Why is there a hole in our boat? – Free Range Sailing Ep 54

Why is there a hole in our boat? – Free Range Sailing Ep 54


– We’re at Wallaby World. – This hatch has to go. It doesn’t belong in the cockpit. A heat gun and a scraper
can save you a lot of time. – It’s been raining for
more than a week now, every single day. We’ve been pretty busy with David, making those seats and reinforcing the transom of the dinghy. We did that the other day.
– Yup, that was great. – And we’ve been really busy. We purchased a new computer with our PayPal and Patreon funds because we really were struggling
with our old Mac Books, our eight year old Mac Books. So that’s been great but it’s been a big learning curve for us. So we’ve been spending a lot of time in front of the computer
learning how to use a new editing software, Da Vinci Resolve, which we really love. But yeah, it’s just learning a
new programme, it takes time. It has been raining for nine days. So it’s been a little
bit of a blessing for us because had we had been able to get space on The Hud to pull the boat out, on the hard to pull the boat out, – We’d be paying $70 a day
and we’d be looking out and I’d be gnashing my teeth. I guess for some of it, we
could’ve set up big tarps and everything else like
that, but it’s never ideal. – Yeah.
– You want– – Trying to do boat painting
and stuff in the rain, it doesn’t set. It happened in Darwin.
– Yeah, you can’t. Like I said, there’s a limit
to the humidity that you get to successfully be able to paint with. There’s a big community of
wallabies that are up here. – [Pascale] Oh yeah? – See if they’re just loitering
around around on the road. – We’re at Wallaby World. (laughs) (gentle music) -Let’s see if they’re just
loitering around around on the oval. There’s just no vacancy, but there’s still some things that we can do in water. And I’ll just show you a couple of things that I was a bit concerned about
and I have been for awhile. Little bit of a tight squeeze. This hatch that’s been put in here, you can see that the hole was cut out, and well, I don’t know. Maybe there was another hatch
there before or whatever. But it was a pretty ill-conceived job. If we look up here,
there was a hatch there. And this hatch here. And heres the backside of the Morse cable, the throttle, and gear control. And it’s just been sort of
stuck straight in the wood, and maybe a little bit of Sikaflex. But it really is a terrible job. So all of those items,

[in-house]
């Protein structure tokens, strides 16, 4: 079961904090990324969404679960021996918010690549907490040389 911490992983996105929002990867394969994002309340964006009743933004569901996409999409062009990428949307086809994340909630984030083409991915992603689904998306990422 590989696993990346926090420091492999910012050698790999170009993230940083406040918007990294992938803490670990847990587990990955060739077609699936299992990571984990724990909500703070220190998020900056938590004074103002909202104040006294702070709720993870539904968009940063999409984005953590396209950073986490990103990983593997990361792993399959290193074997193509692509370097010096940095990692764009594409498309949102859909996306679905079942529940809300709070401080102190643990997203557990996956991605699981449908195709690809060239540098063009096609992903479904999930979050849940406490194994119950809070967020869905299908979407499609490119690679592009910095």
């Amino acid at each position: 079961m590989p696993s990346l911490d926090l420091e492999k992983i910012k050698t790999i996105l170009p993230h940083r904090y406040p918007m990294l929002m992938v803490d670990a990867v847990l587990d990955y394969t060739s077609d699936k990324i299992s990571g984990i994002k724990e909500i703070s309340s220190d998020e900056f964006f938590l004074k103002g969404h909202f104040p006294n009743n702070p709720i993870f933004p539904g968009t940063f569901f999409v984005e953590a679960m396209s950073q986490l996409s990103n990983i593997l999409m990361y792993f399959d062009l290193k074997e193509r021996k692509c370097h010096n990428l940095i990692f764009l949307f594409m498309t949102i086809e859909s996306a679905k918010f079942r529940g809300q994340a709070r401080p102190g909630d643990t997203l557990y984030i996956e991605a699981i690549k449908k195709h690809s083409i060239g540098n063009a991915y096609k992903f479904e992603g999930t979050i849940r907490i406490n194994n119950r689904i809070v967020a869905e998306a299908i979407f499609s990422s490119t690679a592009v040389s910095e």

to no one’s surprise, has in heavy weather, let water get into this area inside the boat. And also unsurprisingly
we can look down here and we can see the ravages of
seawater getting to the boat. To that end, this hatch
has to go, all right. This wiring run’s not too bad now, but there is some other wiring in here that needs to be just gone. Right, it’s old, it
doesn’t need to be there. And you can see up there,
that goes into the lazarette. I’m actually going to put some hatches so I can access that a lot more easily. And you can see up there,
that goes into the lazerette. but I want them to be
watertight and dogged down. So If you’re going along and
you’re inspecting a new boat, if you see that the previous owner’s just sort of stuck
hatches into the cockpit, stuck hatches out there
where they might leak, that’s not a deal-sinker,
but I would definitely be, it definitely should cost them
$1000 off the price, right, ’cause they should be gone unless they are really
good-quality hatches, because you just can’t let
seawater get inside your boat. That salt, if it doesn’t sink your boat, what it is going to do is carry salt in. And it’s just not acceptable. So yeah, this is my first boat. And when I saw this, when
I actually got this boat, this whole bed area had been blocked off by a little sort of cupboard,
here where I’m laying. And I guess the previous
owners had put these hatches in so they could access stuff in here. But I don’t understand why. It’s led to some evil
things happening here in the starboard quarter berth. All right, so we’ve pulled all
the screws out of the hatch. Let’s have a little bit of a look at what she was and why it was leaking. All right, so we’ve pulled our hatch out. And I mean, it’s a fairly
tough old hatch, this one. But it doesn’t belong in a
cockpit, you know what I mean? It’s like every time you
get inundated with water, and a cockpit’s sort of built for that. You know, like if a wave comes in, you need to have your boat waterproof. So these sort of hatches,
they’re just not going to cut it. If I want to repair this hole
and use the minimum of glass, what I’m going to need to do
is go and get some plywood and stick it in here to make up the gaps. I don’t have that here,
but that doesn’t mean I can’t make some forward progress. What I’m going to do is I’ve
got an orbital sander there, and everywhere that I’m
going to want to glass I need to take back whatever paint. I need to get back to
the parent glass there, or at least some nice clean resin, wash it down with acetone,
and then I’ll be ready to fibreglass once I have that plywood. Now that I have this great
big hole, look at this boat. You can tell when Pascale’s not around, ’cause everything goes
to hell, doesn’t it? I’ve pulled everything out of every locker and it’s just everywhere. But back to what I was just saying. I’ve got a big hole in
the side of the boat. And if I just take to it with